19 Francis Hackett to Byrne Hackett, Nov. 16, 1922, in Grolier Club archives. “K. of C.” is Knights of Columbus. “A.O.H.” is Ancient Order of Hibernians.
20 F. Hackett to B. Huebsch, Nov. 2, 1922, in Huebsch Papers.

Recalling the 1922 kidnapping of Dublin press correspondent

This post is part of my American Reporting of Irish Independence series. I am developing this content and new research into a book. MH

***

American journalist Hayden Talbot returned to Ireland a decade after he published a newspaper serial and instant biography of Michael Collins. Talbot had conducted several interviews with the Irish leader shortly before he was killed in an August 1922 ambush. In a 1932 magazine piece, the journalist recalled working in Ireland on the eve of civil war:

The Dublin of 1922 was not a salubrious place for alien journalists. The fact that there were 112 of us ‘covering’ the first meeting of the Dail helped, however. Only one pressman, in fact, suffered. He was kidnapped and held prisoner for several days. But we were all suspect. Dublin was substantially an armed camp. You were either for ‘Mick’ Collins or for de Valera. The fact that we alien reporters—for the most part—didn’t know a thing about either man (and cared less) was incomprehensible to the man in the street in Dublin.[1]Hayden Talbot, “Dublin Isn’t Troublin”, Answers ; London  Vol. 88, Iss. 25,  (May 7, 1932): 12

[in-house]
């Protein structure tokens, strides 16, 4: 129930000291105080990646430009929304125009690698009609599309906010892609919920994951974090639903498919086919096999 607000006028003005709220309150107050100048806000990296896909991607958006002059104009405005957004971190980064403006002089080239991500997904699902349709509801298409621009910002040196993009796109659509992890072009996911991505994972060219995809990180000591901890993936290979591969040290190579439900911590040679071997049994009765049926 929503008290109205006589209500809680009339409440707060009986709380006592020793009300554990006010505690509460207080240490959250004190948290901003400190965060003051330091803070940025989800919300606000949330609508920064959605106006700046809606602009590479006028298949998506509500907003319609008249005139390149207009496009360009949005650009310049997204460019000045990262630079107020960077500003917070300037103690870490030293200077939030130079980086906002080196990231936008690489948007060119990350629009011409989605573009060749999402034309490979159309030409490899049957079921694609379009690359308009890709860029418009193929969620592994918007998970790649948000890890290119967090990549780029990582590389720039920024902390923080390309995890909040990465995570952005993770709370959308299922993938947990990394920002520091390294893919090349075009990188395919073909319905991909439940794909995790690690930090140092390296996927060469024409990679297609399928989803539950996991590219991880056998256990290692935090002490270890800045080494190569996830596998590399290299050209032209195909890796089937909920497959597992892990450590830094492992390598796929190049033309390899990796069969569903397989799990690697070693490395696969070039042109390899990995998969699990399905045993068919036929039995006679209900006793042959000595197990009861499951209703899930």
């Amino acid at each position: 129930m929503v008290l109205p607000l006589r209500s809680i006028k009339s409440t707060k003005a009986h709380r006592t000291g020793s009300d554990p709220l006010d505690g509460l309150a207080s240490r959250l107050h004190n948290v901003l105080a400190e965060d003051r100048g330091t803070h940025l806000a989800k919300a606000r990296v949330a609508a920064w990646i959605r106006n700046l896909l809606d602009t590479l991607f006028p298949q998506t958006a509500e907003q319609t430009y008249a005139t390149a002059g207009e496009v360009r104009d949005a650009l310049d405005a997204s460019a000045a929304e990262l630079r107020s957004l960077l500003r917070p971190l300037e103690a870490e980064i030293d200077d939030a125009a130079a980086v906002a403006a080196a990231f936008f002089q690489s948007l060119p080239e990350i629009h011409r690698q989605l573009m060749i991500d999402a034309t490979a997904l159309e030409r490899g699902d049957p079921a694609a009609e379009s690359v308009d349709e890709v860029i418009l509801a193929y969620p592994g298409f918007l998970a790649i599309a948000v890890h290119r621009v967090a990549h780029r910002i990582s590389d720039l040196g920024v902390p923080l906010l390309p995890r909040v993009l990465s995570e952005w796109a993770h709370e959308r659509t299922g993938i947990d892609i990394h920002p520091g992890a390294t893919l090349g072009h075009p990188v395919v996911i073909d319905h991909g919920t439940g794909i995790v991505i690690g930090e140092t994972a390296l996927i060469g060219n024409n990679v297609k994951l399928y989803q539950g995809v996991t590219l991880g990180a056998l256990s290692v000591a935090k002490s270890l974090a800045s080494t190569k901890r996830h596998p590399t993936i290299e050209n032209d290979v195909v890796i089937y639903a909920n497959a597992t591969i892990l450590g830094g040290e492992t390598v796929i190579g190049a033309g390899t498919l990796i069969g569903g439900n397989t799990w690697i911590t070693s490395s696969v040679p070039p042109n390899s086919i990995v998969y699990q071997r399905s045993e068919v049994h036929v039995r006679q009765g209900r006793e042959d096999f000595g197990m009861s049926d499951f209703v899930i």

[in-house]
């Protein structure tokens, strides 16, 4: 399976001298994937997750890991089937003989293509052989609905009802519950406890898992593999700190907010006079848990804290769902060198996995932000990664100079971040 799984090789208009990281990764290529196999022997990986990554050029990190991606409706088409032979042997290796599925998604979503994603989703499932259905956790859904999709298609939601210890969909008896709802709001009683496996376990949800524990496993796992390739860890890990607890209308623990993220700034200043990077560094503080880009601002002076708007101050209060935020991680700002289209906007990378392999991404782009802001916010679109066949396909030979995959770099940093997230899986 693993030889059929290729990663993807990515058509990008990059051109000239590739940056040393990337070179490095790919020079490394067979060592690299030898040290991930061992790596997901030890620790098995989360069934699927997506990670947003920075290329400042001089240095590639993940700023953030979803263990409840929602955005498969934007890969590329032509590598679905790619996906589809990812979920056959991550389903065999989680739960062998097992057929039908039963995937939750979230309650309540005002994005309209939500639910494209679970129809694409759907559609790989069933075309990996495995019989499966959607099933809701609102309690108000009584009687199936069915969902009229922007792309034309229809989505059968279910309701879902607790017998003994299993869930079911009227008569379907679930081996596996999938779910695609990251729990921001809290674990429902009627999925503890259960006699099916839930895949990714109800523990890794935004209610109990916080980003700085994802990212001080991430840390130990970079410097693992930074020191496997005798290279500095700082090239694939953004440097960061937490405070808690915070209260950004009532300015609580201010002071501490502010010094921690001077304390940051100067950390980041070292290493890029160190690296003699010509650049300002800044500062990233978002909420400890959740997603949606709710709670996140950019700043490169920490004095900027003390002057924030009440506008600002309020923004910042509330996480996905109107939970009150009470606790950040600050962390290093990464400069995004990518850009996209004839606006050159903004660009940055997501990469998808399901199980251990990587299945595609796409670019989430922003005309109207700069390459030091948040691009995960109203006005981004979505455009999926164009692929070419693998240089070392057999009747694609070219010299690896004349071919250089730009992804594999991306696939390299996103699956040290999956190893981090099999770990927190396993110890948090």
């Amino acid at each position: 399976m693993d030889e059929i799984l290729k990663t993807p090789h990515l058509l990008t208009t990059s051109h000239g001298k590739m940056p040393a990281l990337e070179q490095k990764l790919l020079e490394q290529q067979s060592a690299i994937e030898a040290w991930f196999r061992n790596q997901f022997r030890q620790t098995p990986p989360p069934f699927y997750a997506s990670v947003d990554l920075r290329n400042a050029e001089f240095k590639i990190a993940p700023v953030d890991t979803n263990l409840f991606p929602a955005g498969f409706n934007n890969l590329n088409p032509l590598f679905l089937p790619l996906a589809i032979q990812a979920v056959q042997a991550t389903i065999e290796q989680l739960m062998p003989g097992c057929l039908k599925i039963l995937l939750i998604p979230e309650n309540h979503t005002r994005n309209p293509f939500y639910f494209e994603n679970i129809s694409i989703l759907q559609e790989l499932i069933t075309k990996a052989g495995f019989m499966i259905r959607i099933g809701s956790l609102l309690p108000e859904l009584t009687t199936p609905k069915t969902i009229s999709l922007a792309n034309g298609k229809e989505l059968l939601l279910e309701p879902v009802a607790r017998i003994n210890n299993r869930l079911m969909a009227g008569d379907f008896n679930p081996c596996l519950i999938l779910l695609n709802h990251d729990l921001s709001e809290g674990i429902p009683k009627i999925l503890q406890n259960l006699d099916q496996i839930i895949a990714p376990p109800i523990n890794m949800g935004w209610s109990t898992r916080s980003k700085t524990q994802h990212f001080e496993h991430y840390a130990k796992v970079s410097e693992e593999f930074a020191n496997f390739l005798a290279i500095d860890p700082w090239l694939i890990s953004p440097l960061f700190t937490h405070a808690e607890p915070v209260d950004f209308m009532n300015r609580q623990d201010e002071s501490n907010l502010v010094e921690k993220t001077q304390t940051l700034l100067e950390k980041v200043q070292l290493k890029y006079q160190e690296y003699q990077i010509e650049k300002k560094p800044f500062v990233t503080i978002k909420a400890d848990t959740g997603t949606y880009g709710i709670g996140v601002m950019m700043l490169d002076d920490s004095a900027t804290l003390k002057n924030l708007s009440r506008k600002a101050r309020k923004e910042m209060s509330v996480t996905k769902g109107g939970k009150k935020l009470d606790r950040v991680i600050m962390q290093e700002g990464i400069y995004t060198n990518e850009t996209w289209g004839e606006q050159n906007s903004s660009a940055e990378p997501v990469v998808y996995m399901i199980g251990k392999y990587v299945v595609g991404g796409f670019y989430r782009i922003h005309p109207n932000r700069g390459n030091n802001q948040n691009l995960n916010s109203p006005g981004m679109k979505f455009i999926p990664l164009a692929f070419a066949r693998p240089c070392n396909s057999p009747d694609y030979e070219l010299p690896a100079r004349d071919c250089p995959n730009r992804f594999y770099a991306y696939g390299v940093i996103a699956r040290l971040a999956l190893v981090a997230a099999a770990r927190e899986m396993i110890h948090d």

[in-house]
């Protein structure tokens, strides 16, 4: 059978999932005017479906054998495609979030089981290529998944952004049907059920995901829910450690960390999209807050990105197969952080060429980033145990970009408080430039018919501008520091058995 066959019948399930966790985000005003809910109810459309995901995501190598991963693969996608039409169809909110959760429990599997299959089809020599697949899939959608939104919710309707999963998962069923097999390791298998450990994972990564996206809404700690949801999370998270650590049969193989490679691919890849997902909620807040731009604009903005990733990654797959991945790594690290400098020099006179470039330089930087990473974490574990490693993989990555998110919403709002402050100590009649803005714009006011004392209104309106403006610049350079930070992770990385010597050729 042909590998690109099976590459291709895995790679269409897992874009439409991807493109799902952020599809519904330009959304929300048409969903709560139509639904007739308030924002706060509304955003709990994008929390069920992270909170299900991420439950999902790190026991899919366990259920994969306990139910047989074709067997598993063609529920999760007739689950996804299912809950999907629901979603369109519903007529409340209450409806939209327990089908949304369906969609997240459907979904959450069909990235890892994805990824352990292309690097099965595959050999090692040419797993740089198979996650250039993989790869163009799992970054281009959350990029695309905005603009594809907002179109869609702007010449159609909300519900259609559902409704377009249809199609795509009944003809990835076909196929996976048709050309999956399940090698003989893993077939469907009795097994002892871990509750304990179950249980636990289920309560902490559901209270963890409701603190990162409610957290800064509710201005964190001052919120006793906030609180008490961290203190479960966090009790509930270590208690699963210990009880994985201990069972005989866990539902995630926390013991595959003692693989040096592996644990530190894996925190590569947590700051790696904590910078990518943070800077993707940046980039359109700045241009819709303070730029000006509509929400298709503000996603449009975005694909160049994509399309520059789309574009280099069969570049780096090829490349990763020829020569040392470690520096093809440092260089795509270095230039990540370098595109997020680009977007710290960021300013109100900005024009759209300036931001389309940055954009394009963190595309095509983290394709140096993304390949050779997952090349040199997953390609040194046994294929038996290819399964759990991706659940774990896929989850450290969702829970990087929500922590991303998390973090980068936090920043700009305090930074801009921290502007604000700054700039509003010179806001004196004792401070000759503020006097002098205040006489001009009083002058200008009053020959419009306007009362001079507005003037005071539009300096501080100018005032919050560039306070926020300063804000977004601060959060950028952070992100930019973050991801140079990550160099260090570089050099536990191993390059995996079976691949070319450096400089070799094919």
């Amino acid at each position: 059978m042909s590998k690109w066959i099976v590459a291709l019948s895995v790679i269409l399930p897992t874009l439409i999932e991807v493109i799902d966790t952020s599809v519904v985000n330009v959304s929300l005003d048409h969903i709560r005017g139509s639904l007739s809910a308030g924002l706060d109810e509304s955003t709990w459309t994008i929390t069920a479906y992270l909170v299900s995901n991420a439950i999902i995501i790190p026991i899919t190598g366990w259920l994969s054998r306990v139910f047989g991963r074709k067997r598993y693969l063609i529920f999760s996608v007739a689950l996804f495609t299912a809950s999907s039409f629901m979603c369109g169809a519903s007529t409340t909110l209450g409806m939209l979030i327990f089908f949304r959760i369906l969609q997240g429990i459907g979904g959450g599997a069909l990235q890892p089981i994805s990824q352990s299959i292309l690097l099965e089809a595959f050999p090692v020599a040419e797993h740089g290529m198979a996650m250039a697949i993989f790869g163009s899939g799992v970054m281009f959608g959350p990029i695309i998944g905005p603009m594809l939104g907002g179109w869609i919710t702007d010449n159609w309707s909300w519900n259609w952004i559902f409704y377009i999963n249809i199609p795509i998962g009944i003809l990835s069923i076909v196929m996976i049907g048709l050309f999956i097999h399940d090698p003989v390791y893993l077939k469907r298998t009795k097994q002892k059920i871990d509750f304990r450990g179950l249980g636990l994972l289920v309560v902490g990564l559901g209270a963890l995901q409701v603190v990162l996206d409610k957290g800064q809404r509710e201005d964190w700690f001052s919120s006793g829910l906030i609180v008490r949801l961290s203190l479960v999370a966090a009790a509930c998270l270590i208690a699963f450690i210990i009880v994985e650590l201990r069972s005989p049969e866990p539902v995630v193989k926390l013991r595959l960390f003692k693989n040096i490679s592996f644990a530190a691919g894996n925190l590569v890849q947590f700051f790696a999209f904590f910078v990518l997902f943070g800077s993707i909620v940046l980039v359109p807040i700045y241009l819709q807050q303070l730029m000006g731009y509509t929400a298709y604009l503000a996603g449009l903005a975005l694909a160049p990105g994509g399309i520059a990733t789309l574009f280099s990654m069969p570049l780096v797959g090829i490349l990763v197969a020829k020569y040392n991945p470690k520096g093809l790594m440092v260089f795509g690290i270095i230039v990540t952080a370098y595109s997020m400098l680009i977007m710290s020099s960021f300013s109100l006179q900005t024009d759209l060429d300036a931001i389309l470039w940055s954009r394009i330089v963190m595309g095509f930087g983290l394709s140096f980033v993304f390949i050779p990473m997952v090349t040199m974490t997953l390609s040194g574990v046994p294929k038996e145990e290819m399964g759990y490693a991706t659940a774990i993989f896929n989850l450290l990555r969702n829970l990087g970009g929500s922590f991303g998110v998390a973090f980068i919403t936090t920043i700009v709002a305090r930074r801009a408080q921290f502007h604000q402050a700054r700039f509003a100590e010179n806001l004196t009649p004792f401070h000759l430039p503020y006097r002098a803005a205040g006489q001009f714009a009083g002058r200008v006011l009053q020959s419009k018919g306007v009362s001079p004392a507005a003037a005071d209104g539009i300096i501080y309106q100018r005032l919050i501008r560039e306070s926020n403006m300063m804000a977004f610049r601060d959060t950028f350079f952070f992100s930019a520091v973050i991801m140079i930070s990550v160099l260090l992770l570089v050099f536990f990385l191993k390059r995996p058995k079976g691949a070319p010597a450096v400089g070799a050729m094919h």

A. B. Kay’s photo appeared in the New York Daily News on Jan. 28, 1922, weeks after his safe return.

There are several aspects of Talbot’s comments, and others in the piece, that are ripe for exploration. For this post, I want to focus on the kidnapped pressman. His name was A. B. Kay, a correspondent for the Times of London. His Jan. 5, 1922, abduction came as Dáil Éireann reacted to criticism from the Dublin-based Freeman’s Journal, which grew into a larger debate about press freedom in Ireland. Days later the Dáil narrowly approved the Anglo-Irish Treaty, which prompted the resignation of President Éamon de Valera.

Because of those subsequent events, Kay’s kidnapping and quick release were soon forgotten. But it was front-page news for a day in large U.S. dailies such as the New York Times and Chicago Tribune, which published reports from their representatives among the 112 Dublin correspondents. Smaller papers across the country relied on an Associated Press dispatch, which reported Kay was getting a bite to eat with other newsmen in a Dublin grocery when he was abducted at gunpoint. He had recently reported that some members of the republican army were turning in favor of ratifying the treaty. This led to threats of being “put in a vault with corpses and a candle.”[2]”London Times Man Kidnapped By Sinn Fein”, Medford (Oregon) Mail Tribune, Jan. 5, 1922, and other papers.

Dozens of the foreign correspondents in Dublin met to formulate a protest against the kidnapping, including a boycott of further coverage of the Dáil’s treaty debates. “The American and Irish correspondents joined the English newspaper men in signing the protest,” AP reported.[3]Ibid. Given the magnitude of the treaty vote and de Valera’s resignation, the proposed boycott never would have withstood the pressure to report.